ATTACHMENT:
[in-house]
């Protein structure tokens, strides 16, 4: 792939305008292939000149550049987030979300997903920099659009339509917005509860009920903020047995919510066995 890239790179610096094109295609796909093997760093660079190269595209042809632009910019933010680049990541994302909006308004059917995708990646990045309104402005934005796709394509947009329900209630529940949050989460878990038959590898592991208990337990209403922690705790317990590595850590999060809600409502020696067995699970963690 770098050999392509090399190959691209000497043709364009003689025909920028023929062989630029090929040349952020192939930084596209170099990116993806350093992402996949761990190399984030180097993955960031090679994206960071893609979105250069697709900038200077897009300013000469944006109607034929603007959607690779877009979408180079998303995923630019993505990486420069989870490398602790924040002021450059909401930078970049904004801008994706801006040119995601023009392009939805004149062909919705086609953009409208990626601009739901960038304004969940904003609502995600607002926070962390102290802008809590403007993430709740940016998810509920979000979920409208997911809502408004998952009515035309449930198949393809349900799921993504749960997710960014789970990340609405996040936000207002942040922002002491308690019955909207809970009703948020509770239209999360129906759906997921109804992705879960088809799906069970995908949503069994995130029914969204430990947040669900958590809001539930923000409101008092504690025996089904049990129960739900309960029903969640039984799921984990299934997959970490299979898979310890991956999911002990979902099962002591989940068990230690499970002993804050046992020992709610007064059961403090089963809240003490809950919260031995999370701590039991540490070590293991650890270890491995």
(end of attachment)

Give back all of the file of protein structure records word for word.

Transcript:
[in-house]
């Protein structure tokens, strides 16, 4: 792939305008292939000149550049987030979300997903920099659009339509917005509860009920903020047995919510066995 890239790179610096094109295609796909093997760093660079190269595209042809632009910019933010680049990541994302909006308004059917995708990646990045309104402005934005796709394509947009329900209630529940949050989460878990038959590898592991208990337990209403922690705790317990590595850590999060809600409502020696067995699970963690 770098050999392509090399190959691209000497043709364009003689025909920028023929062989630029090929040349952020192939930084596209170099990116993806350093992402996949761990190399984030180097993955960031090679994206960071893609979105250069697709900038200077897009300013000469944006109607034929603007959607690779877009979408180079998303995923630019993505990486420069989870490398602790924040002021450059909401930078970049904004801008994706801006040119995601023009392009939805004149062909919705086609953009409208990626601009739901960038304004969940904003609502995600607002926070962390102290802008809590403007993430709740940016998810509920979000979920409208997911809502408004998952009515035309449930198949393809349900799921993504749960997710960014789970990340609405996040936000207002942040922002002491308690019955909207809970009703948020509770239209999360129906759906997921109804992705879960088809799906069970995908949503069994995130029914969204430990947040669900958590809001539930923000409101008092504690025996089904049990129960739900309960029903969640039984799921984990299934997959970490299979898979310890991956999911002990979902099962002591989940068990230690499970002993804050046992020992709610007064059961403090089963809240003490809950919260031995999370701590039991540490070590293991650890270890491995």